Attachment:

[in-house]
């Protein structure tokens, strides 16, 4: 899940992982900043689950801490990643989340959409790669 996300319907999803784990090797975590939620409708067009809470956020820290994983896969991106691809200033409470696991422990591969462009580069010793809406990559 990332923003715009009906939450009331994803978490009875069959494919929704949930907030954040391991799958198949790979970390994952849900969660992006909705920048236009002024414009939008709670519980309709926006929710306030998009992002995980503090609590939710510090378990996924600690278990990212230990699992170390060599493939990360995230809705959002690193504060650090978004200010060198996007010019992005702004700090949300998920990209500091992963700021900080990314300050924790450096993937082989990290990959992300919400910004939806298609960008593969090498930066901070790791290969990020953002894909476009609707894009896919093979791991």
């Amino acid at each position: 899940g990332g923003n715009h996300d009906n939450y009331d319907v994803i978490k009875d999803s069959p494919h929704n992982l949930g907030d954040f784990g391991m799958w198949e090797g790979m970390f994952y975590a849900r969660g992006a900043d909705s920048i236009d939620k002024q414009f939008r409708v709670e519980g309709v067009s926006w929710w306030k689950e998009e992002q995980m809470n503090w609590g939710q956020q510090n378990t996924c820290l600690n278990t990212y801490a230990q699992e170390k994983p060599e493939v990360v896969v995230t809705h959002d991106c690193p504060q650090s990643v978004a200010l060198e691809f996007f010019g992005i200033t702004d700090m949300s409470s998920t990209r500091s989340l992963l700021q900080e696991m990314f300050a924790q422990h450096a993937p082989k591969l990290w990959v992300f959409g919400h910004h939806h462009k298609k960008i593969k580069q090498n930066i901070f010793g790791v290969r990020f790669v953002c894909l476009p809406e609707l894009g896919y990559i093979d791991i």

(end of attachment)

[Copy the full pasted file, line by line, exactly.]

[in-house]
């Protein structure tokens, strides 16, 4: 899940992982900043689950801490990643989340959409790669 996300319907999803784990090797975590939620409708067009809470956020820290994983896969991106691809200033409470696991422990591969462009580069010793809406990559 990332923003715009009906939450009331994803978490009875069959494919929704949930907030954040391991799958198949790979970390994952849900969660992006909705920048236009002024414009939008709670519980309709926006929710306030998009992002995980503090609590939710510090378990996924600690278990990212230990699992170390060599493939990360995230809705959002690193504060650090978004200010060198996007010019992005702004700090949300998920990209500091992963700021900080990314300050924790450096993937082989990290990959992300919400910004939806298609960008593969090498930066901070790791290969990020953002894909476009609707894009896919093979791991």
């Amino acid at each position: 899940g990332g923003n715009h996300d009906n939450y009331d319907v994803i978490k009875d999803s069959p494919h929704n992982l949930g907030d954040f784990g391991m799958w198949e090797g790979m970390f994952y975590a849900r969660g992006a900043d909705s920048i236009d939620k002024q414009f939008r409708v709670e519980g309709v067009s926006w929710w306030k689950e998009e992002q995980m809470n503090w609590g939710q956020q510090n378990t996924c820290l600690n278990t990212y801490a230990q699992e170390k994983p060599e493939v990360v896969v995230t809705h959002d991106c690193p504060q650090s990643v978004a200010l060198e691809f996007f010019g992005i200033t702004d700090m949300s409470s998920t990209r500091s989340l992963l700021q900080e696991m990314f300050a924790q422990h450096a993937p082989k591969l990290w990959v992300f959409g919400h910004h939806h462009k298609k960008i593969k580069q090498n930066i901070f010793g790791v290969r990020f790669v953002c894909l476009p809406e609707l894009g896919y990559i093979d791991i």